Wednesday, April 21, 2010

NASA Administrator Visits Marshall's X-Ray and Cryogenic Facility

NASA Administrator Charles Bolden, second from right, listens as Dave Chaney, right, a principle optical engineer for Ball Aerospace Technologies Corp. in Boulder, Colo., explains how the James Webb Space Telescope mirror segments are tested in the Marshall Space Flight Center's X-ray and Cryogenic Facility, or XRCF, in Building 4718. From front are Helen Cole, Webb telescope activities project manager at Marshall; Charles Scales, NASA associate deputy administrator; and Robert Lightfoot, Marshall center director.

The XRCF at the Marshall Center is the world's largest X-ray telescope test facility and a unique, cryogenic, clean room optical test facility. Cryogenic testing will take place in a 7,600 cubic foot helium cooled vacuum chamber, chilling the Webb flight mirror from room temperature down to frigid -414 degrees Fahrenheit. While the mirrors change temperature, test engineers will precisely measure their structural stability to ensure they will perform as designed once they are operating in the extreme temperatures of space.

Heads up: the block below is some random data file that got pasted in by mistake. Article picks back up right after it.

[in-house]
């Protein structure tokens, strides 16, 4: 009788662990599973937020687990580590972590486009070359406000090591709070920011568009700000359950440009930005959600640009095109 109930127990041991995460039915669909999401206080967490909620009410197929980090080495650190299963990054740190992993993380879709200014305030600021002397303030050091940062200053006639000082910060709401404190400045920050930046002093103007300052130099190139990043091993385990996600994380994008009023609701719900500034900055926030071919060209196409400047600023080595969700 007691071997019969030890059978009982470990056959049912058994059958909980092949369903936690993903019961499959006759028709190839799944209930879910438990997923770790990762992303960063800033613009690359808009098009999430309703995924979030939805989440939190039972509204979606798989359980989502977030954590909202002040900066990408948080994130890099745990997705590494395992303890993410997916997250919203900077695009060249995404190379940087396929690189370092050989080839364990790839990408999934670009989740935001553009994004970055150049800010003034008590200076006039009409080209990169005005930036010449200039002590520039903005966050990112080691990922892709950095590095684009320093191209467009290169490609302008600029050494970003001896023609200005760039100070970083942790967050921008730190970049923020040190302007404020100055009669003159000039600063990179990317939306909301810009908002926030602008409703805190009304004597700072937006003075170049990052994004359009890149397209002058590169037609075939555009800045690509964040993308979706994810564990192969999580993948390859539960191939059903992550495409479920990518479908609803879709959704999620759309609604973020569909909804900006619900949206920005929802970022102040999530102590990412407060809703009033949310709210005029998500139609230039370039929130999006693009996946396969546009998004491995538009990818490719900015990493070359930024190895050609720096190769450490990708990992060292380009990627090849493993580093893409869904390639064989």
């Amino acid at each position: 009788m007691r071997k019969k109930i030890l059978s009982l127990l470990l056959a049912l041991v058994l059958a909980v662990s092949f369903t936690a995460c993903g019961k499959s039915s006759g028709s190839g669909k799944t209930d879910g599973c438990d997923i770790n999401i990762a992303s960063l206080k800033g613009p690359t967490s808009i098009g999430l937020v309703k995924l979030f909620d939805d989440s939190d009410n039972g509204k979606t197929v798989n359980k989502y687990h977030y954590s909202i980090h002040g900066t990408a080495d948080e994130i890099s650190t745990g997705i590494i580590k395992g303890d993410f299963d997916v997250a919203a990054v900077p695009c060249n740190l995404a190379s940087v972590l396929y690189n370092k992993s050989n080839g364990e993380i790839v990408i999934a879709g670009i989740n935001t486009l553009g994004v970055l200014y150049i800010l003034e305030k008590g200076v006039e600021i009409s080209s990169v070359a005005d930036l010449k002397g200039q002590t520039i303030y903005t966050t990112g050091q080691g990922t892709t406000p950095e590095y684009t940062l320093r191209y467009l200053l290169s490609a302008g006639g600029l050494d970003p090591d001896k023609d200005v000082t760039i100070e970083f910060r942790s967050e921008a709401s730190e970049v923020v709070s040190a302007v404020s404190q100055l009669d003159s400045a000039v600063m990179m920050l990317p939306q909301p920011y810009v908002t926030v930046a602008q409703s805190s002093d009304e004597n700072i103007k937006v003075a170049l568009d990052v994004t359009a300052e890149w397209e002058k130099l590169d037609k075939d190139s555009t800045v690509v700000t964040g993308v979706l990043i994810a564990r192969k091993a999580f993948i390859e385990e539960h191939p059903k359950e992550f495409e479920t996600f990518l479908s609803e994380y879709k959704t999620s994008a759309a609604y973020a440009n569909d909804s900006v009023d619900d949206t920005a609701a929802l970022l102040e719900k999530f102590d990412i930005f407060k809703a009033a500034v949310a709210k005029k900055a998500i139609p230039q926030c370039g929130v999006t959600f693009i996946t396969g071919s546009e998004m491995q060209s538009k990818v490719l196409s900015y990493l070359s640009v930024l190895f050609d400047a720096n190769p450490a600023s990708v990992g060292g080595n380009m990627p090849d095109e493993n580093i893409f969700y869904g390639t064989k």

NASA's James Webb Space Telescope is a large, infrared-optimized space telescope that will be the premier observatory of the next decade. It will study every phase in the history of our Universe, ranging from the first luminous glows after the Big Bang, to the formation of solar systems capable of supporting life on planets like Earth, to the evolution of our own Solar System. Its instruments will be designed to work primarily in the infrared range of the electromagnetic spectrum, with some capability in the visible range.

Northrop Grumman is the prime contractor for the Webb telescope, leading a design and development team under contract to the Goddard Center.

The James Webb Space Telescope is expected to launch in 2013. NASA's Goddard Space Flight Center in Greenbelt, Md. is managing the overall development effort for the Webb telescope. The telescope is a joint project of NASA and many U.S. partners, the European Space Agency and the Canadian Space Agency. (NASA/MSFC/David Higginbotham)